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It's not uncommon for military service members to occasionally find themselves in a financial crunch, especially early in their careers when salaries may be at the lower end of the payscale. Financial challenges such as out-of-pocket costs for each permanent change of station can reach into the thousands and compound financial strains.
Sensing opportunity, some lenders in decades past took advantage. They targeted the military population with predatory loans that had punishing interest rates, fees and terms.
To tackle the problem, the federal government enacted the Military Lending Act to regulate what lenders can and can't do when working with service members and their dependents. Over time, the act has been revised to add even more protections, reducing how much interest lenders can charge and restricting practices that put service members and their families at risk.
What Is the Military Lending Act?
First enacted in 2006, the Military Lending Act (MLA) was implemented to help protect service members and their spouses, children and other eligible dependents from predatory consumer lending. Over time, it's been amended and expanded to include additional protections, most recently by including credit cards under its umbrella.
One of the law's key protections is capping interest rates on consumer loans at 36%, including costs and fees. The MLA also prohibits lenders from incorporating certain terms into loans for the military, such as prepayment penalties, some loan rollovers or renewals, mandatory allotments and mandatory arbitration clauses, as well as waiving certain rights that are part of the Servicemembers Civil Relief Act.
Some lenders still found ways to skirt the rules, so in 2015, the Department of Defense revised the MLA to expand and add protections on a variety of different loan and credit products, including some predatory loans. The revisions also required creditors to provide additional disclosures to borrowers, and, starting in 2017, the MLA began covering credit cards.
What Loans Are Covered Under the Military Lending Act?
The MLA only offers the military community protections for certain types of loans and forms of credit. These currently include:
- Unsecured installment loans
- Credit cards
- Payday loans, vehicle title loans, deposit advance products, pawn loans and tax refund anticipation loans
- Overdraft lines of credit (not traditional overdraft services)
- Some student loans
The MLA does not cover secured loans, such as a mortgage where the home serves as collateral. Loans not covered under the MLA include:
- Residential mortgages, in addition to other secured housing-related financing such as home equity loans or lines of credit, mortgage refinances or reverse mortgages
- Car loans that are secured by the car
- A loan to buy personal property that's secured by the item (such as a home appliance)
Be aware that the MLA only applies to financial products for personal use; loans for business or commercial purposes do not fall under MLA protections.
Who Qualifies for the Military Lending Act?
The MLA extends protection to all active-duty service members, as well as members of the Reserve when they're activated 30 days or longer.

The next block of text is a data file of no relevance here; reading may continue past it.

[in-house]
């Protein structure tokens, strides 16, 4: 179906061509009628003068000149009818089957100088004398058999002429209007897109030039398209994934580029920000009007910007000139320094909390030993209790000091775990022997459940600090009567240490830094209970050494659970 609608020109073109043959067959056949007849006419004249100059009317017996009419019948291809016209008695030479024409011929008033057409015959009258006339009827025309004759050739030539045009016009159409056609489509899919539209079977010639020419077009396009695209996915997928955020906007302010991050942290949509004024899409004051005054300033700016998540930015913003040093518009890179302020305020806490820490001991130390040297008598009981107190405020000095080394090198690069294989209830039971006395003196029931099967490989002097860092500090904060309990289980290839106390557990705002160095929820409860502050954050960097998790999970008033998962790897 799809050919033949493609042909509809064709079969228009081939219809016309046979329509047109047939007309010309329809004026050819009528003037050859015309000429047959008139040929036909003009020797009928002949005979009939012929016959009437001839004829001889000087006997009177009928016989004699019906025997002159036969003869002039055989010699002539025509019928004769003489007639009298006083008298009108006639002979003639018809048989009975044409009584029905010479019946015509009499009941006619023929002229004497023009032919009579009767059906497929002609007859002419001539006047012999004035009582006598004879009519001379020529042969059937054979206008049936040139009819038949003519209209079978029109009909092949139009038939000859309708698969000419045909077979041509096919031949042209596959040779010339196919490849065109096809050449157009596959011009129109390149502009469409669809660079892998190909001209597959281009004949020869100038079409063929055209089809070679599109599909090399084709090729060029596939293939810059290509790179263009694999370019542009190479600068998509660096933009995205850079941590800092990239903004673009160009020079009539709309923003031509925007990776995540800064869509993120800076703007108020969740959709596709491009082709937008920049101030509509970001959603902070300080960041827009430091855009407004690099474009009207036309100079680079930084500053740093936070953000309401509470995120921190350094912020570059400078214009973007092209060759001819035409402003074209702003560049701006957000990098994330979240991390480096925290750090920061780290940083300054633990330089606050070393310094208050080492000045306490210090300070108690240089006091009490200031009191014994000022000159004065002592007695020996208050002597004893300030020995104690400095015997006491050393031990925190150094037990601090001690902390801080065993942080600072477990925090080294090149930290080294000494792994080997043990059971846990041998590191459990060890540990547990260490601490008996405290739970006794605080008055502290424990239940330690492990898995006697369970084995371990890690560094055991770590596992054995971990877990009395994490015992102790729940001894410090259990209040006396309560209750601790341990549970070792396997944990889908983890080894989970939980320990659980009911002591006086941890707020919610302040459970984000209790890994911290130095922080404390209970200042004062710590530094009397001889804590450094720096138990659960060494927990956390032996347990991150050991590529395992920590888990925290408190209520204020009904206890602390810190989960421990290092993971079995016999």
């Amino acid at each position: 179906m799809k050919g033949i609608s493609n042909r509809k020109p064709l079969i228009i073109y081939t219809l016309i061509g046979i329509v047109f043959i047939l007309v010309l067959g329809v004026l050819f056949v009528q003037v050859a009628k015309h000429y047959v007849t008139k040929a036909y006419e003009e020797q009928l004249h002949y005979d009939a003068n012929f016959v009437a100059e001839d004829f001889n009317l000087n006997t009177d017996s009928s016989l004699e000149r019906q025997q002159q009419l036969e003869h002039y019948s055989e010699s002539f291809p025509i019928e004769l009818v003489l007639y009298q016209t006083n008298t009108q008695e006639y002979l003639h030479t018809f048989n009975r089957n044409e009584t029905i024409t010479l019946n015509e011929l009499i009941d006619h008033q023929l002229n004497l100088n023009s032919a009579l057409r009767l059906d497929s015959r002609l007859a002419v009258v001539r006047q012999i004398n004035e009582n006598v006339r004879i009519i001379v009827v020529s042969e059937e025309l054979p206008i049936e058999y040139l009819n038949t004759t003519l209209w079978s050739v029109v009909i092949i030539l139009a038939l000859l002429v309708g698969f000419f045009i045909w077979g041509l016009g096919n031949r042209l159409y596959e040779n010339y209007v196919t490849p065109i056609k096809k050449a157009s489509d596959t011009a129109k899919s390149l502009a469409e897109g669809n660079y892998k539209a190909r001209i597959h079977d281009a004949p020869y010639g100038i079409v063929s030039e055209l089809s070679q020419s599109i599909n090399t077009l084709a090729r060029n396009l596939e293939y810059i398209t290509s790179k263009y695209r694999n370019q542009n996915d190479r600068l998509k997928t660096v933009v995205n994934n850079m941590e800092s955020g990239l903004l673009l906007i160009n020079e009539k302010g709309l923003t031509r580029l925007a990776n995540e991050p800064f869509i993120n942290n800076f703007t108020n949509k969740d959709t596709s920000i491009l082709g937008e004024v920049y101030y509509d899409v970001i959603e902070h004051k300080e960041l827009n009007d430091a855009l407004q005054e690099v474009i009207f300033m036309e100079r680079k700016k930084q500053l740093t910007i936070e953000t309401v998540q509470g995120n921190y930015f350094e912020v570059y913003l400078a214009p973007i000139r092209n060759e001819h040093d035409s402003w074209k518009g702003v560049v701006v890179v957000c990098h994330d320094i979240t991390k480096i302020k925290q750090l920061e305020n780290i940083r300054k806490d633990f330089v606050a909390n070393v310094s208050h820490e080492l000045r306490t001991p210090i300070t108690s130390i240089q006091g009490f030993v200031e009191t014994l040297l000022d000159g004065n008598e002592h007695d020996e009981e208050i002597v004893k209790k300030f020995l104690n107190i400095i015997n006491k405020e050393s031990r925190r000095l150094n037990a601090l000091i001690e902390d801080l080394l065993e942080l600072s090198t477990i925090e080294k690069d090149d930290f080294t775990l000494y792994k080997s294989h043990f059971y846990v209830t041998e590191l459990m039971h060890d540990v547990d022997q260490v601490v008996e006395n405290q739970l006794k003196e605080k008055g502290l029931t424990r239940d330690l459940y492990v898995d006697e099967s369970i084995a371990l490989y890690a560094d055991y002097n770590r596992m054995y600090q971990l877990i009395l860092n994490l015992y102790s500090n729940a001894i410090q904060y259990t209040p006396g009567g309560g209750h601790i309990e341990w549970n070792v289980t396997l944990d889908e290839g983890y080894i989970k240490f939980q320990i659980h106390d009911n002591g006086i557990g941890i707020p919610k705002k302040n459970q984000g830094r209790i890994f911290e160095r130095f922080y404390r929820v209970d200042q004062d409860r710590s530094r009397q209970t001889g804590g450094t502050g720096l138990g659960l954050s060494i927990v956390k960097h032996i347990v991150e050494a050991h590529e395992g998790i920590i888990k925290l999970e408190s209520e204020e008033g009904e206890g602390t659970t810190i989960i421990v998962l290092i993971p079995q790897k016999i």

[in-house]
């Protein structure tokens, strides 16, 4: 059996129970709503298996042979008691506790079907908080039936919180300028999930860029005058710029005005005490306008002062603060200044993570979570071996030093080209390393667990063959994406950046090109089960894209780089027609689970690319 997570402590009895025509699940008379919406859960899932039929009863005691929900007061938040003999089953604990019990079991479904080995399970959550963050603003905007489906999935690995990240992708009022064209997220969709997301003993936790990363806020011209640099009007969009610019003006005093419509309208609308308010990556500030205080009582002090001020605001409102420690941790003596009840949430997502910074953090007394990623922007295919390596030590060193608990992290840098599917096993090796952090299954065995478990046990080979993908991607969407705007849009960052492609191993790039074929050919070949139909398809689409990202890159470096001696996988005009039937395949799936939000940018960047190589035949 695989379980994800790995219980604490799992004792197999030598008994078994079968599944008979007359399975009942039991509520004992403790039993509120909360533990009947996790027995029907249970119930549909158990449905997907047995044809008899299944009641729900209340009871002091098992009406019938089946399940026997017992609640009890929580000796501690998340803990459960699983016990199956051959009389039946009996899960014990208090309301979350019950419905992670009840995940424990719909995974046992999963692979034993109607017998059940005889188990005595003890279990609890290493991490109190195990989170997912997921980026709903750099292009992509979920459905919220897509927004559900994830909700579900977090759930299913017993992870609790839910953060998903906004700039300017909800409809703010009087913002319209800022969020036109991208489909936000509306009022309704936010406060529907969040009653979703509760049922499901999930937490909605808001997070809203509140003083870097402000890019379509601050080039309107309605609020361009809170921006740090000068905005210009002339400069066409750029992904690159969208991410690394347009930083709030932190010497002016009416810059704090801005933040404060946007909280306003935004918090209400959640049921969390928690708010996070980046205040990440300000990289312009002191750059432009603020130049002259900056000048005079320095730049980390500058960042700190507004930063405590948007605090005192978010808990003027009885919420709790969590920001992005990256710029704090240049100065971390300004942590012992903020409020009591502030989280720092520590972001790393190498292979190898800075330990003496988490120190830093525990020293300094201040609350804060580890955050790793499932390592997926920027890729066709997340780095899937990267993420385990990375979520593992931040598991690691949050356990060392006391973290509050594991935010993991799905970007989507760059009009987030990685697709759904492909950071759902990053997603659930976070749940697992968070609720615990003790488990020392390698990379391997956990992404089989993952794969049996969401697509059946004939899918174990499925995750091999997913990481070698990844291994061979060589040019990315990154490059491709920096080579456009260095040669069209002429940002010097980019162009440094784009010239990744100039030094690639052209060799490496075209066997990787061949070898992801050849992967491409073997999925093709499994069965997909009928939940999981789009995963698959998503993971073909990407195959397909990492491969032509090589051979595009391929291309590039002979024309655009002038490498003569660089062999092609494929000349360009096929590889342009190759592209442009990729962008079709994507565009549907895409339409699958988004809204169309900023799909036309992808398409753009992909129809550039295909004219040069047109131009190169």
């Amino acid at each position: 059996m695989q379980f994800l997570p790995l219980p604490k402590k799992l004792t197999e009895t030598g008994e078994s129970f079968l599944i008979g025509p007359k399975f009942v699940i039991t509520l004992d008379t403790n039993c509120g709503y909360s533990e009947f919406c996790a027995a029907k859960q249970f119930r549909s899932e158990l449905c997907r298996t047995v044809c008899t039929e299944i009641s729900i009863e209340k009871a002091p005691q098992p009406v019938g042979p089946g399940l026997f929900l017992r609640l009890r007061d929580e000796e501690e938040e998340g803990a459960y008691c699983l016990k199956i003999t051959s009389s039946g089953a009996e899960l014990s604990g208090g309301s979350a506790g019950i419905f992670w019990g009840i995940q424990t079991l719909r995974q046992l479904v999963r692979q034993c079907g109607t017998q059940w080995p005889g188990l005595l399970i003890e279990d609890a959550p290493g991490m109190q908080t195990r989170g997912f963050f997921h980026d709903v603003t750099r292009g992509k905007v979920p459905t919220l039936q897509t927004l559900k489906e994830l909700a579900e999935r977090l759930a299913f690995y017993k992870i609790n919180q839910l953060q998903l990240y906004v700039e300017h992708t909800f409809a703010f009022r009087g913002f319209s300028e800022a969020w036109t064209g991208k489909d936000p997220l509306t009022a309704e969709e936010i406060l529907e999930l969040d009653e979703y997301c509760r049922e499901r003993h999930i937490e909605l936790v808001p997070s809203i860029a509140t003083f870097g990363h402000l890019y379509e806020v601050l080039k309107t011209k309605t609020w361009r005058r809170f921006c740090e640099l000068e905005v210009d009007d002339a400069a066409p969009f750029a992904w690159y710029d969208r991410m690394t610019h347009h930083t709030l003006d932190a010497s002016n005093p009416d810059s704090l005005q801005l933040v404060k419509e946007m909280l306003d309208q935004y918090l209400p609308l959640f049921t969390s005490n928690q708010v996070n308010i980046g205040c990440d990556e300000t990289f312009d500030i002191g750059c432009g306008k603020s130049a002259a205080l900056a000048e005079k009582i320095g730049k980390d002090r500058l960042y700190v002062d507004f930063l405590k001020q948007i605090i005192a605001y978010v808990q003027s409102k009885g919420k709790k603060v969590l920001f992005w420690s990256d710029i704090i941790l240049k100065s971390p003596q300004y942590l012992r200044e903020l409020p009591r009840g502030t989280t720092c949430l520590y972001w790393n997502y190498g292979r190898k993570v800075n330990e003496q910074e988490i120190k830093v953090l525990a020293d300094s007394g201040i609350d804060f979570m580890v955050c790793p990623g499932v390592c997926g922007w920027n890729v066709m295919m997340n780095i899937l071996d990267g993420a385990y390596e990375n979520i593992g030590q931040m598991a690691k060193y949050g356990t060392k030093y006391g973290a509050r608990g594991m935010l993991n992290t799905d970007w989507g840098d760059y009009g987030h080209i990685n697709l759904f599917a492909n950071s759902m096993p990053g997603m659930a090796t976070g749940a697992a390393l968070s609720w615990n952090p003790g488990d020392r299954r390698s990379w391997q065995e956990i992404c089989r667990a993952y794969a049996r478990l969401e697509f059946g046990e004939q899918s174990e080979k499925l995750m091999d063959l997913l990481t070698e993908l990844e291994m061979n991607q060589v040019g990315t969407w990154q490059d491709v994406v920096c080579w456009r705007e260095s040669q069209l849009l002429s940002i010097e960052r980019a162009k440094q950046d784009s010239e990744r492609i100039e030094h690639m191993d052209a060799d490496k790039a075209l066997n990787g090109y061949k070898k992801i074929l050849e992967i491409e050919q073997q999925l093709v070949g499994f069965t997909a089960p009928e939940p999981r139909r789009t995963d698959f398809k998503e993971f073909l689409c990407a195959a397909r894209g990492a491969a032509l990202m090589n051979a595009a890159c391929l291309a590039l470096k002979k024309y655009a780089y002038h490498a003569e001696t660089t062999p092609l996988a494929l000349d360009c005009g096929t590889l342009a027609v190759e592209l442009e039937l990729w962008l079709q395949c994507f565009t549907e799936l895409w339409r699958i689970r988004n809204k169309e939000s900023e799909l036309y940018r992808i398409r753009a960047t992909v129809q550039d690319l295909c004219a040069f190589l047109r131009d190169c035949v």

The act also protects eligible spouses and certain dependents, such as children. For dependents to qualify, they must be enrolled in the Defense Enrollment Eligibility Reporting System (DEERS).
It's up to the creditor or lender to identify if the borrower is protected under the MLA. Under the latest MLA revisions, creditors have access to a database that can inform them if a consumer is active duty or the family member of an active-duty service member, according to Military OneSource. If you believe you're incorrectly being denied MLA protection, ask the lender how to challenge the decision or submit a complaint to the Consumer Financial Protection Bureau.
Protecting Your Financial Health
Financial health can be hard to maintain for anyone, but especially for those in military service. Moves are expensive, and when they're frequent, it can be hard for spouses to maintain steady work. It can be easy to fall into a trap where you rely on credit and loans, but the MLA helps ensure you aren't subject to predatory terms that make things worse.
Even with the protections, however, you can still get stuck with expensive debt—36% is a steep interest rate. There are plenty of resources available for service members, such as free on-base financial counselors, plus on-base banks and credit unions. Your base's family support or readiness center can provide financial resources, in addition to information about available low- or no-interest loans from your branch's aid or relief society that you can turn to in a crisis. If you're not sure where to start, you can talk to a financial counselor available 24/7 through Military OneSource at 800-342-9647. If you're calling internationally, Military OneSource provides international calling options.
Active-duty military members can receive a free Experian credit report and credit monitoring with Experian IDnotify™. This tool checks your credit report regularly to help you make good financial decisions, detect early signs of identity theft and see how you might look to a lender.